Snack pack of stories from behind the concessions counter

Now and Again

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Sophomore year, I bought a student film pass to BAMPFA. For the low price of just $40 a semester, I could go to as many movies shown at the renowned Berkeley Art Museum and Pacific Film Archive as I wanted. Once or twice a week, I would sit upstairs in Babette, order a black tea and pull out a highlighter, reading texts on great theater or literature as I waited for my film to begin. One weekend, it was Pedro Almodóvar; the next, Akira Kurosawa. Every Wednesday, I tagged along to the screenings at BAMPFA for my friend’s avant-garde film class, taking notes during the Q&A afterward while my friend snuck out the back. I gushed about Chantal Akerman’s “Sud” the next Thursday and called it a “meditation on the South,” stealing the words right out of the film curator’s mouth.

This summer, I decided it was time to check off a new box on my list of manic pixie dream girl jobs and apply to work at a movie theater. I picked one to apply for exclusively because the theater accepted applications online and I was not interested in going in and asking if they were hiring. The theater had “artists” in the name, and I didn’t research it very carefully beyond that.

In my interview, the manager asked me what my favorite movie was. I hesitated, stammering, “I think I would have to say Tarkovsky’s ‘The Sacrifice.’ ” I pontificated for a few moments before catching sight of his name badge that read, “Favorite movie: JURASSIC PARK.” “Or ‘Tootsie,’ ” I added.

“Hm, eclectic,” he said, not looking up from his paper, on which he continued to scribble notes.

My first day of work, a high school colleague of mine gave me a tour around the theater — popcorn maker, cheese dispenser, broom closet, ICEE machine. He finally opened the cabinet underneath the concession stand and pointed at the rat traps.

“That one is just the classic trap, so … kkkchhhh,” he said, making a cutting motion across his throat. “And that one is just a glue trap, so they just get stuck there and starve or something, I guess.” From behind me, another voice piped up: “Once I saw one get stuck on the glue trap, and it just kept screaming and screaming, and I just shut the door.” I imagined these two guys hiking up their pants by the belt buckle and spitting at my feet. “Yer hoity toity Turner Classic Movies BS ain’t no good around these parts,” they would say, rolling a toothpick from one side of their mouths to the other. This, as they say in the movies, is when I realized I had made a mistake.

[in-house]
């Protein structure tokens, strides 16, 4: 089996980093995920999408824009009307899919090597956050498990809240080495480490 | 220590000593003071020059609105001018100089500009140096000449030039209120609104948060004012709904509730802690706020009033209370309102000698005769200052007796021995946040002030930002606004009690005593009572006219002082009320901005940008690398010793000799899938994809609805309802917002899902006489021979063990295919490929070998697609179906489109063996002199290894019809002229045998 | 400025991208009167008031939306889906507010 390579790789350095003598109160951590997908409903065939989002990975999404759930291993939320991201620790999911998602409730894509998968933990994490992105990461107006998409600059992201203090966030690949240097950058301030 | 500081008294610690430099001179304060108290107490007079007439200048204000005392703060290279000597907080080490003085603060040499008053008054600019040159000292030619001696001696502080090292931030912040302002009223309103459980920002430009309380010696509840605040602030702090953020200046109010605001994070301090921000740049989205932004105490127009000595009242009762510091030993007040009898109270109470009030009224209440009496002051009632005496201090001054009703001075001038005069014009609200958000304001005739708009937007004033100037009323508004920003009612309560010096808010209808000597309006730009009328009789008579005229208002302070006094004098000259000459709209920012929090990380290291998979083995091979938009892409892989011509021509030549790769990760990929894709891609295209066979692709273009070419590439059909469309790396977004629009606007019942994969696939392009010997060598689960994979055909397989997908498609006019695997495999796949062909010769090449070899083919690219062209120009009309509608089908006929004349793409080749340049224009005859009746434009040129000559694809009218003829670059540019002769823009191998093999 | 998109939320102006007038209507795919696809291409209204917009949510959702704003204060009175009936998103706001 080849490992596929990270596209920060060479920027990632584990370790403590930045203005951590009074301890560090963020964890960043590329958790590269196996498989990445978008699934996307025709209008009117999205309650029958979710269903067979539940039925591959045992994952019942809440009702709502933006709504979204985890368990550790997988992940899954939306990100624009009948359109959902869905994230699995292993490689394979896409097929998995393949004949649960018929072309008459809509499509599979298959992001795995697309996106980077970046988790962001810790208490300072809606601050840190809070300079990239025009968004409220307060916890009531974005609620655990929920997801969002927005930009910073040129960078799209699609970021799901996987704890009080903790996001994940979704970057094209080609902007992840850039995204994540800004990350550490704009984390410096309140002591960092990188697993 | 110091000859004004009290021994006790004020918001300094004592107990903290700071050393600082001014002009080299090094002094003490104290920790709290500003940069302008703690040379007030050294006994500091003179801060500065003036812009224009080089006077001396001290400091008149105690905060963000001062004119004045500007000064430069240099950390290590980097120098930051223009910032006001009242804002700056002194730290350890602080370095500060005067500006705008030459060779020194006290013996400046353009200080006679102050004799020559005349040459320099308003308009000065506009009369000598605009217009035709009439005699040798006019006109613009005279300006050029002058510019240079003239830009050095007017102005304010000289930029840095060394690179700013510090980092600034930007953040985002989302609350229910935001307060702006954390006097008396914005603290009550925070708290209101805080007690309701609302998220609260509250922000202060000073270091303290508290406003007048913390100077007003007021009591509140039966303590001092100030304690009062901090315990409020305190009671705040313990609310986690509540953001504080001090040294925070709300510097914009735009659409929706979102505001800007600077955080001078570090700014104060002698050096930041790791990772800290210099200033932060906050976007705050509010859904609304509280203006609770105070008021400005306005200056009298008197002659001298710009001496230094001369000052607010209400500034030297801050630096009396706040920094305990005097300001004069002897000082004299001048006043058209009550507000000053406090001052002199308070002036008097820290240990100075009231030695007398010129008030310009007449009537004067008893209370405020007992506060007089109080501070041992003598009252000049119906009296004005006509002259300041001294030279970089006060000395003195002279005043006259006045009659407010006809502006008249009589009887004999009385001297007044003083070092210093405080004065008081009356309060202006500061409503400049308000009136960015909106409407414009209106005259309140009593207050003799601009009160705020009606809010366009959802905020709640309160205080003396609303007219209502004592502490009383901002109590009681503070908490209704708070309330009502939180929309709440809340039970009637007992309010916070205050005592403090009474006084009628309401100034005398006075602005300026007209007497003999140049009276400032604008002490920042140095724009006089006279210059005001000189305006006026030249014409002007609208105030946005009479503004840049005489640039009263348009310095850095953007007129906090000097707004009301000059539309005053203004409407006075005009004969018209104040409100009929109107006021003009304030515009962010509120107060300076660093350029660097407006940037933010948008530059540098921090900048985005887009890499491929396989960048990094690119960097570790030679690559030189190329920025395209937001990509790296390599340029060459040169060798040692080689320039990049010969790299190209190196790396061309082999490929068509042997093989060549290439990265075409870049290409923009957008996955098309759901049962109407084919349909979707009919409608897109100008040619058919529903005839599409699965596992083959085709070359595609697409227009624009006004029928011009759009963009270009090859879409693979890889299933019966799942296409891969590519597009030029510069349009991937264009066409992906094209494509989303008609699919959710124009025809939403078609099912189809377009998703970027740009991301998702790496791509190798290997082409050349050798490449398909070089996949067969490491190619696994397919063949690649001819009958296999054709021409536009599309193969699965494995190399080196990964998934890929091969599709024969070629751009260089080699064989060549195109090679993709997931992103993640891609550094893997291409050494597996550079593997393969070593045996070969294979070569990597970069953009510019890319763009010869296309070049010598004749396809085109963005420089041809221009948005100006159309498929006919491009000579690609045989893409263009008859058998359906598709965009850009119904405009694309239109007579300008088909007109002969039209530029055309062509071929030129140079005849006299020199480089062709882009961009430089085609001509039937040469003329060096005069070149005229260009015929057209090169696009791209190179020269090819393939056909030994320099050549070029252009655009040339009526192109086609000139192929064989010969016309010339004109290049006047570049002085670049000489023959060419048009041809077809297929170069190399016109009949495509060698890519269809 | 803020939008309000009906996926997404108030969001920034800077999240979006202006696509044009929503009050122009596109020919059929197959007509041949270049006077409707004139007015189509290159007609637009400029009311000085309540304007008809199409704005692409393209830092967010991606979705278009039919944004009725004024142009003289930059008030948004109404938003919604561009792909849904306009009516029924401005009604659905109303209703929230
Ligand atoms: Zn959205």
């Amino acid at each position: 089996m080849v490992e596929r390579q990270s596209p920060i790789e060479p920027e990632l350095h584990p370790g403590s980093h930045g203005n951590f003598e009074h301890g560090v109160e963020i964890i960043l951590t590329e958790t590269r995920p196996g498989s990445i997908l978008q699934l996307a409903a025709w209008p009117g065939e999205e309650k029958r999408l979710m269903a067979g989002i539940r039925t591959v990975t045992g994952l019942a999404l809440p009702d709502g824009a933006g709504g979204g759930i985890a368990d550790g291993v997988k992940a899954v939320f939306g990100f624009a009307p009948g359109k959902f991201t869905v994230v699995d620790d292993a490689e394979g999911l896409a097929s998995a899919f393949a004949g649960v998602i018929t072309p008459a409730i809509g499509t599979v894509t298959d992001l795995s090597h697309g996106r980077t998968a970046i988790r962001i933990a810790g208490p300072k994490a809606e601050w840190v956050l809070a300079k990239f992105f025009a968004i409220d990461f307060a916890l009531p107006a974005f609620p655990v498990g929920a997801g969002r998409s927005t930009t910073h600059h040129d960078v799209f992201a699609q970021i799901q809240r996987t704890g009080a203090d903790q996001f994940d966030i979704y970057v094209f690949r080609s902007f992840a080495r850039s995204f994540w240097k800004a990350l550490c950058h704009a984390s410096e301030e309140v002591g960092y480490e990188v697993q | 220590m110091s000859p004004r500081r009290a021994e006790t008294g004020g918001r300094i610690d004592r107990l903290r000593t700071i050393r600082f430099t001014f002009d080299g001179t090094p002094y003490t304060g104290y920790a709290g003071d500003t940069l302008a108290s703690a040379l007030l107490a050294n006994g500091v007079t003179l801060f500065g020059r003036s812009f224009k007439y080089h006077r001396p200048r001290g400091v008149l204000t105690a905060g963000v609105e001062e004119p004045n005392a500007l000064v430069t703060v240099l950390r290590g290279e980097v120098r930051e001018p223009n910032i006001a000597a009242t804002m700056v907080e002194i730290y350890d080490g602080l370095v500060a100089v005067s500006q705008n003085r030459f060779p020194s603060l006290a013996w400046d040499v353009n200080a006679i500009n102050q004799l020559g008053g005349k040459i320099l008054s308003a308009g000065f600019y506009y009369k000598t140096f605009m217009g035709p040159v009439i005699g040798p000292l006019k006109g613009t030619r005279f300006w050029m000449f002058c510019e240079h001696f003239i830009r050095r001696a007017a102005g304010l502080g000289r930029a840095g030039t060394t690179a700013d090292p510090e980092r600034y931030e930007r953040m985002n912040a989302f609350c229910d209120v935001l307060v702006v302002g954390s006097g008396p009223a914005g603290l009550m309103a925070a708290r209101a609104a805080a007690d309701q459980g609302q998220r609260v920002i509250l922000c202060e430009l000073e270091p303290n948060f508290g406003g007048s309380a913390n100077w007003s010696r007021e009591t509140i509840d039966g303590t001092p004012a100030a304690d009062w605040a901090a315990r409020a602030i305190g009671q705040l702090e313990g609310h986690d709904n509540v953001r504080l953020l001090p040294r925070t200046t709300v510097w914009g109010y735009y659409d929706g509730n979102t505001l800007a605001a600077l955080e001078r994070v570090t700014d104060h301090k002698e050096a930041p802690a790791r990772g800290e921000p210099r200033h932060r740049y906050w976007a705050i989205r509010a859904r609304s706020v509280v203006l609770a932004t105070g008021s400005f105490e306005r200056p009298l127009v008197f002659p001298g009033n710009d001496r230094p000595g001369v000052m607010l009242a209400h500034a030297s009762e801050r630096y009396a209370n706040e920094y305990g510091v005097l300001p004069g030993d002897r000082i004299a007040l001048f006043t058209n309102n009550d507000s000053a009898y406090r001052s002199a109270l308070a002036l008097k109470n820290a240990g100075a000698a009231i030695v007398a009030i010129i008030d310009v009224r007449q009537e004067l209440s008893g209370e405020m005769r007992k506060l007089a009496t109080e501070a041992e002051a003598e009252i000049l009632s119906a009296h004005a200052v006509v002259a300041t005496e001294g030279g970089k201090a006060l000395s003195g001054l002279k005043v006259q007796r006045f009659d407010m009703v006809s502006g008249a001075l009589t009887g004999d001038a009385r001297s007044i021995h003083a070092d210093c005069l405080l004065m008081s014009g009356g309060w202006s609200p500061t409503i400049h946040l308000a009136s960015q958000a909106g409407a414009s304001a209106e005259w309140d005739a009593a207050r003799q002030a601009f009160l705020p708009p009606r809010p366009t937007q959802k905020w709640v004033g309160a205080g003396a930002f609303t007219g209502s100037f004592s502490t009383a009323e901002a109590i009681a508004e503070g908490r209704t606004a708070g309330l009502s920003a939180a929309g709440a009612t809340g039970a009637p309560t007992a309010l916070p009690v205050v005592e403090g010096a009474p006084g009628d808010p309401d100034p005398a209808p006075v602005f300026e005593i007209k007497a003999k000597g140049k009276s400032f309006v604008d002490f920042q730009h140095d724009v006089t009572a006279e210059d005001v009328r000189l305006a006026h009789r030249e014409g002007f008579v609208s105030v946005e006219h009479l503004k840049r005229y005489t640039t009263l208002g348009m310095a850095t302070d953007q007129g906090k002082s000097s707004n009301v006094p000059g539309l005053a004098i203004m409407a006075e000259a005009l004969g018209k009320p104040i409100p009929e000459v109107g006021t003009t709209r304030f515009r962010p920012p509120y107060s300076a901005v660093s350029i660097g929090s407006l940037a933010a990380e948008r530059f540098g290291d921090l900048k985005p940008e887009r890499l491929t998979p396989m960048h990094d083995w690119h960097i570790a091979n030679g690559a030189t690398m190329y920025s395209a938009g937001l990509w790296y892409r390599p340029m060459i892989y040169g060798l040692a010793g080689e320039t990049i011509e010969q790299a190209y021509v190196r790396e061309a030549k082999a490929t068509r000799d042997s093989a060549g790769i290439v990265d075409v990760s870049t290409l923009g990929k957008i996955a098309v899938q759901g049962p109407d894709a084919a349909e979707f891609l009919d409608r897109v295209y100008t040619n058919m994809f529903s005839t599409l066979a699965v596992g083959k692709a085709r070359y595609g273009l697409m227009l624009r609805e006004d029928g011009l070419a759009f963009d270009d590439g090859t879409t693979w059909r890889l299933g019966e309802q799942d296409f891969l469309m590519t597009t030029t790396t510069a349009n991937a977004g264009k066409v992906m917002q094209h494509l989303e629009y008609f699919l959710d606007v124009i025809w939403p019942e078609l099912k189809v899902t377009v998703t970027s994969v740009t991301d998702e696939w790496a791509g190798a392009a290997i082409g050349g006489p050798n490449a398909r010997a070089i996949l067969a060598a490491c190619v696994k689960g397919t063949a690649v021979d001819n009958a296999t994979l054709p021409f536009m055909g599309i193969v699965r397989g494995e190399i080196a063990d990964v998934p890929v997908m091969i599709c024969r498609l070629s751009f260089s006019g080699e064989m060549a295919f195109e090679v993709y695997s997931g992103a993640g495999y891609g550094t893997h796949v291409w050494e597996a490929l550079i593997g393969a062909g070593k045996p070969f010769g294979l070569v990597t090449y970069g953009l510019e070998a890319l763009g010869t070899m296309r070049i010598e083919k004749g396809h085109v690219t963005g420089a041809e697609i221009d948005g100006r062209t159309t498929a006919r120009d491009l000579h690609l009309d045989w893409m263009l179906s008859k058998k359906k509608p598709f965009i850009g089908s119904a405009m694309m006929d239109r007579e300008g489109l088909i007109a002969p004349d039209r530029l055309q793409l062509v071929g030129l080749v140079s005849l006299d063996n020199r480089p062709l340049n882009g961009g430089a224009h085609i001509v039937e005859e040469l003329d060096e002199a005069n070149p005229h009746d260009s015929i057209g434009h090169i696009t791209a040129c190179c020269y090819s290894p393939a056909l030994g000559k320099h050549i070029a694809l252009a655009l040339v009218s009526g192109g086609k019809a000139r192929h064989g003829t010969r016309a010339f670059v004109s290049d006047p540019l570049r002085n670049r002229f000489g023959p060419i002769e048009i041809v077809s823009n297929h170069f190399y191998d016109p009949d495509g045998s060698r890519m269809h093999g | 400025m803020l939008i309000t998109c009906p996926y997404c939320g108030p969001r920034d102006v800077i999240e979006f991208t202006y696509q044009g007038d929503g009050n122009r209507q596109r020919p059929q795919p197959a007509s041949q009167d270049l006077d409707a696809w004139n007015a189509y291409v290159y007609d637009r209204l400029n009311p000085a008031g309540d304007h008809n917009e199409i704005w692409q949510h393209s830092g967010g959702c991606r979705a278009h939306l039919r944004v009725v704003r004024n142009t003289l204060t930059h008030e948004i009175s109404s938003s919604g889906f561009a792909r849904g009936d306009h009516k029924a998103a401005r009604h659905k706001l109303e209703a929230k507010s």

The first thing I was asked by all my new colleagues was what my favorite movie was, and the second was why it wasn’t “Avengers: Infinity War.” When I returned the question to one of my co-workers, he told me that it was an impossible question to answer because he had different favorites from different genres. I nodded in agreement. But he went on.

“Like, if we are talking comedy, ‘Deadpool 2’ is for sure my favorite, but I also loved ‘Infinity War’ for an action movie, and ‘Solo’ was fantastic, too.”

I wanted to ask if he had ever seen a movie that he couldn’t watch with his employee discount, but I was honestly afraid of the answer.

On my lunch break the third day of work, I watched the first half of “Ocean’s 8,” on my lunch break the next day, I watched the second half of “Ocean’s 8,” and by lunch break on my third day of work, I had run out of movies I was interested in watching.

Nearing the end of my summer, I have seen one entire “Mission: Impossible” movie. I have watched “Mamma Mia! Here We Go Again” five times. I have seen most of “The Equalizer 2.” I have seen most of “Deadpool 2.” I have seen a Dwayne “The Rock” Johnson movie. But I have not been to a movie at BAMPFA all summer.

I walk past it every day and peer inside. I see the concrete floors and pretty curators with sharp features and big glasses. I see the names Bergman and Antonioni in neon lights up on the electronic marquee. I don’t see rats or fingerprints on the glass. I don’t see boarded-up outdoor staircases that people used to poop in, and I don’t see candy counters with the paint peeling off. But I also don’t see Daniel or Leilani or the old woman with bright-colored berets who buys two tickets for one day and smiles widely as she tells me she’s just using a cane today and not her walker. I don’t see huge groups of people to herding back into the theater to make sure they don’t miss the little scene in “Mamma Mia” after the credits or kids who literally jump for joy when I tell them there are 20 minutes of previews and they haven’t missed any of “Teen Titans Go! To the Movies.” And at my movie theater, I definitely don’t see any people slipping out early to avoid the Q&A.

Kate Tinney writes the arts & entertainment column on shifting artistic contexts and perspectives. Contact her at [email protected]. Tweet her at @katetinney.